The Problem of Internalisation of Social Costs and the Ideas of Ronald Coase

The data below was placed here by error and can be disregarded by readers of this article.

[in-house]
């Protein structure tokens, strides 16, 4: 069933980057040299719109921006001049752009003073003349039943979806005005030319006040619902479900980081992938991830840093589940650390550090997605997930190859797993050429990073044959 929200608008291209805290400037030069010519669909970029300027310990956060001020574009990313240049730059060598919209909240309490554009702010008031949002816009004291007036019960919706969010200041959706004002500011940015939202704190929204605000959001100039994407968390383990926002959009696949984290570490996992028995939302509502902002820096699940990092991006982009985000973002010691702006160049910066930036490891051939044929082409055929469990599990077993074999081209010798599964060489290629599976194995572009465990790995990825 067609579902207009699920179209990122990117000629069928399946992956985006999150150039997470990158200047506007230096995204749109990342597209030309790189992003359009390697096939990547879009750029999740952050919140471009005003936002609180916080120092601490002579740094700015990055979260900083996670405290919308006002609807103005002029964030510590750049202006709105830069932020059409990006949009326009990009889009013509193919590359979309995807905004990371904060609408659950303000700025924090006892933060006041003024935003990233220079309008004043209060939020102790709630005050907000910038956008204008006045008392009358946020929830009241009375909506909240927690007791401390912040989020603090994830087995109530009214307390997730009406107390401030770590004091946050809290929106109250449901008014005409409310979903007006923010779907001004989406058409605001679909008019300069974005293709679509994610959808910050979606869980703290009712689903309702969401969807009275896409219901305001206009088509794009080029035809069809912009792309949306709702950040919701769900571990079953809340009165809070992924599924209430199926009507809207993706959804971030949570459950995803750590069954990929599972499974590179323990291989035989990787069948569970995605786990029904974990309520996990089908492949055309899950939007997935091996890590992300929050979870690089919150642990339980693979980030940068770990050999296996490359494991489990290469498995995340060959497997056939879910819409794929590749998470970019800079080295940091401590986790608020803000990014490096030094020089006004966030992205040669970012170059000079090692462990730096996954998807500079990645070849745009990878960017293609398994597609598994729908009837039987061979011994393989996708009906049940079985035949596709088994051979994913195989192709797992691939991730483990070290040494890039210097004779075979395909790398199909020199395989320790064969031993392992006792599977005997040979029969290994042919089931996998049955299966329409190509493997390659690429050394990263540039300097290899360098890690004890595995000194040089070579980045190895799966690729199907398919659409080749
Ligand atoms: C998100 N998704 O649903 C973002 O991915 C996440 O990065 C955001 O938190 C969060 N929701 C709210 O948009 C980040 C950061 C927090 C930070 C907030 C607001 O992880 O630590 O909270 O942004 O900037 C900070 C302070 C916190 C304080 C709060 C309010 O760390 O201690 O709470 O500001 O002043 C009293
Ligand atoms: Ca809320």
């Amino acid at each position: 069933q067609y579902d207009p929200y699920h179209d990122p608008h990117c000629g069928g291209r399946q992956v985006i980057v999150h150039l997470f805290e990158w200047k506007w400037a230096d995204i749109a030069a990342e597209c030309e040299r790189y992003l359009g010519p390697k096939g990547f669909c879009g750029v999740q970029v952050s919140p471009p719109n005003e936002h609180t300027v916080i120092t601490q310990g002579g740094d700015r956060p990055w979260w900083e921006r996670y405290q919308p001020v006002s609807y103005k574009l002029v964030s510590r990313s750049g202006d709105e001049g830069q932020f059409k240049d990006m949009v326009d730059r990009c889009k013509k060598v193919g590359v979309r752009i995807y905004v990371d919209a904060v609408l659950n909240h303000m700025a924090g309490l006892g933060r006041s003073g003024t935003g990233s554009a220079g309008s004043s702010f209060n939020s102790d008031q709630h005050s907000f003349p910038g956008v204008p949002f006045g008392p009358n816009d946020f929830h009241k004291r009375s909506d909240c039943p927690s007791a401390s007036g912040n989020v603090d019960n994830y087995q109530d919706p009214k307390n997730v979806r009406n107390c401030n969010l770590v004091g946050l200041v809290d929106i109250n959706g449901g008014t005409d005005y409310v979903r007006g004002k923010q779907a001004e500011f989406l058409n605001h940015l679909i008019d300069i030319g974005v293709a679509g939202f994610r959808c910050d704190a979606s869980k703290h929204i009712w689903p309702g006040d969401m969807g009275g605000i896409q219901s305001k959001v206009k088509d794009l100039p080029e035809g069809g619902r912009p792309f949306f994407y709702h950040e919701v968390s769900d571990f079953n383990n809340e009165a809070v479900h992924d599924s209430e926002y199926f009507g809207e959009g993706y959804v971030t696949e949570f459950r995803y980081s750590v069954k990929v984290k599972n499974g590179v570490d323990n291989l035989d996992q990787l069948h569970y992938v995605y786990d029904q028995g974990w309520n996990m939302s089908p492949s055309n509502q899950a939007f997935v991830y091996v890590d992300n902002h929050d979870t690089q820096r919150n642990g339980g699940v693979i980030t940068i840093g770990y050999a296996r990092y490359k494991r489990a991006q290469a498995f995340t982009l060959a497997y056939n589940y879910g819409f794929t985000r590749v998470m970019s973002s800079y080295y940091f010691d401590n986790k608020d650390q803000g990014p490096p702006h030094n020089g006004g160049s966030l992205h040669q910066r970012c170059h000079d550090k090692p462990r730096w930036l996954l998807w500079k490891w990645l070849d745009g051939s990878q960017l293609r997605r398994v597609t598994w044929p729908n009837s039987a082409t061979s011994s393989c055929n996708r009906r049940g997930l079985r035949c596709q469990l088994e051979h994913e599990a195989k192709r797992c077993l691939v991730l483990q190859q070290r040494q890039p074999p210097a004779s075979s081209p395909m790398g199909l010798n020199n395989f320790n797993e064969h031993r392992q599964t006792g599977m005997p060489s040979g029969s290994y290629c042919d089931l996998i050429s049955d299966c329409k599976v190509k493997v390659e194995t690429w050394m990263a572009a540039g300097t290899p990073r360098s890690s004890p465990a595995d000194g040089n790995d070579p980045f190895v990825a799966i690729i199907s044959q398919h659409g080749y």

This work examines the influence of Coasian thought on the analysis of externalities as used by economists and legal economists. Ronald Coase, a Chicago scholar, advanced a series of critiques of the Pigovian tax system; the theorem that bears his name is merely the best known. In his 1960 work, he sought to demonstrate that the internationalisation of social costs was not always socially useful. In addition, he identified other institutional solutions to which systems can - and often do - resort. One of these solutions is to simply authorise the harmful activity without introducing mechanisms to internalise social costs. Beyond the abstraction of his ideas, Coase's method of analysis has not had a great influence on economists' thinking. His theorem, as it is commonly known, looks more like an elegant, abstract reflection then a tool for identifying institutional solutions to concrete societal problems. Among legal economists, however, Coase's teachings have had a greater influence. Unfortunately, even within this group of scholars, the conviction that external costs should, optimally, be internalised often emerges almost unconsciously in their literature. The risk inherent in this attitude lies in the possibility of finding systems for internalising social costs in legal institutions which do not appear to have such an underlying logic, as for example some kinds of tort liability.
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